A large, digital road sign flashed its message of the moment. “Accident at Exit 459. Expect delays.” Fortunately, he wasn’t going that far. Thassodar turned up the radio and accelerated onto the next highway. Earth was a backwoods, underdeveloped little world, with plenty of problems, but he’d rather be here than any other place in the 19 galaxies of his district. Which was good, because it was his job to keep it safe.
He took the 287 exit into downtown and quickly hit Commerce Street. He pulled into a parking garage and paid the attendant. If he came a little later, the attendant would be gone and parking would be free, but he liked to enjoy a nice, leisurely dinner before hitting the scene, and the couple of bucks for parking was worth it. He ignored the open spaces on the upper levels and went straight to the top of the structure. Parking on top had multiple advantages. The first being the excellent view of the Texan sunset around and over the city’s skyscape. The best being the longer elevator ride with whomever he brought back from the club.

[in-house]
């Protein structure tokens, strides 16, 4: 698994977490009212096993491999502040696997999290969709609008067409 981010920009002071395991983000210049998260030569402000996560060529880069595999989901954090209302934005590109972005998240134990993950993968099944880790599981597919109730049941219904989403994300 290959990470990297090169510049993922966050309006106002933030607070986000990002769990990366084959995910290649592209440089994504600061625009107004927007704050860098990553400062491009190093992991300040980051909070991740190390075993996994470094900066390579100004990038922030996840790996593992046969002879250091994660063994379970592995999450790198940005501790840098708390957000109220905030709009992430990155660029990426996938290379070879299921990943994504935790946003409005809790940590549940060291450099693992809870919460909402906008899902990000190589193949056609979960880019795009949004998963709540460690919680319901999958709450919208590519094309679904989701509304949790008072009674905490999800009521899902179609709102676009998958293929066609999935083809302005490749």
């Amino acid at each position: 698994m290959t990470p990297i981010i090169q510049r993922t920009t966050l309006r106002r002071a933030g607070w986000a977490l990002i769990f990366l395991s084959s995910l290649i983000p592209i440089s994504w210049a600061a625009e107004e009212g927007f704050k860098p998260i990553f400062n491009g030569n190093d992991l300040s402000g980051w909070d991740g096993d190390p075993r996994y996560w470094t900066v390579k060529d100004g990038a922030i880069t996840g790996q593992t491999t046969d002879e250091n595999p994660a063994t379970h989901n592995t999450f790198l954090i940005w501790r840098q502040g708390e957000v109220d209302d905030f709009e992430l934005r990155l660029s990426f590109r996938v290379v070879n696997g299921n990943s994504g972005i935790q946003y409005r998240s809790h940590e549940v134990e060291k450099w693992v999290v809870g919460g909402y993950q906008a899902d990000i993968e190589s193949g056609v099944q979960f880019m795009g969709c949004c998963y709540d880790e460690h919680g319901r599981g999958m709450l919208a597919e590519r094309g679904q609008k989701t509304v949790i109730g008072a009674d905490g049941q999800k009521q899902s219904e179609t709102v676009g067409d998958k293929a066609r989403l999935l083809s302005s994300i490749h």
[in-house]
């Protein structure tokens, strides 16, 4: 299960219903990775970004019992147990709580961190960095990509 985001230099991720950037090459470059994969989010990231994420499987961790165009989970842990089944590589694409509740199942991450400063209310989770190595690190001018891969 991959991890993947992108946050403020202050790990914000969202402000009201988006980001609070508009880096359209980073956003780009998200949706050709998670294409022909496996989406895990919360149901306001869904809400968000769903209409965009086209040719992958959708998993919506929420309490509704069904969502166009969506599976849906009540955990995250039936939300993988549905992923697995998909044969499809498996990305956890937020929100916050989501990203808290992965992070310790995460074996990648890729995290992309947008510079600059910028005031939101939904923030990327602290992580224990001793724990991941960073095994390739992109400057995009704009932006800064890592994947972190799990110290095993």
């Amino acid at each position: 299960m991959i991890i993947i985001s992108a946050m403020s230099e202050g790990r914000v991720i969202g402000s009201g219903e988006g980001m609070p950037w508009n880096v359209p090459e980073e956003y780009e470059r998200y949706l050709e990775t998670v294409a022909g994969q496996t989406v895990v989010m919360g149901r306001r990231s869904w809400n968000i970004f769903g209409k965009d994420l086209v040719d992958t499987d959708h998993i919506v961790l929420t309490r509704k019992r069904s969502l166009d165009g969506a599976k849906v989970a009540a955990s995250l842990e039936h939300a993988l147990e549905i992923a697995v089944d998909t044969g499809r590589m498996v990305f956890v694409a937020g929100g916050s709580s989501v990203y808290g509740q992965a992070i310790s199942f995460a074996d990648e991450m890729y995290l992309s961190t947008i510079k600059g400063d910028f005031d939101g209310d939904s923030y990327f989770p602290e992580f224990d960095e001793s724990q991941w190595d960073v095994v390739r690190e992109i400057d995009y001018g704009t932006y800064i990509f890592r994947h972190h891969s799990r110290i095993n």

He got out of the sleek, black corvette and closed the door. He needn’t worry about anyone trying to steal his car. Anyone who tried would quietly go to sleep before they got anywhere close to actually opening the door. And they could forget breaking the glass. He’d had a few upgrades added to the car that were only available off-planet. They might be low-tech, internal-combustion powered vehicles, but there was a certain style that these Earthers had one just couldn’t deny.
Another driver had parked here on top that morning and he emerged from the elevator in time to pass Thassodar.
“Wow, happy Halloween, buddy! Nice costume!”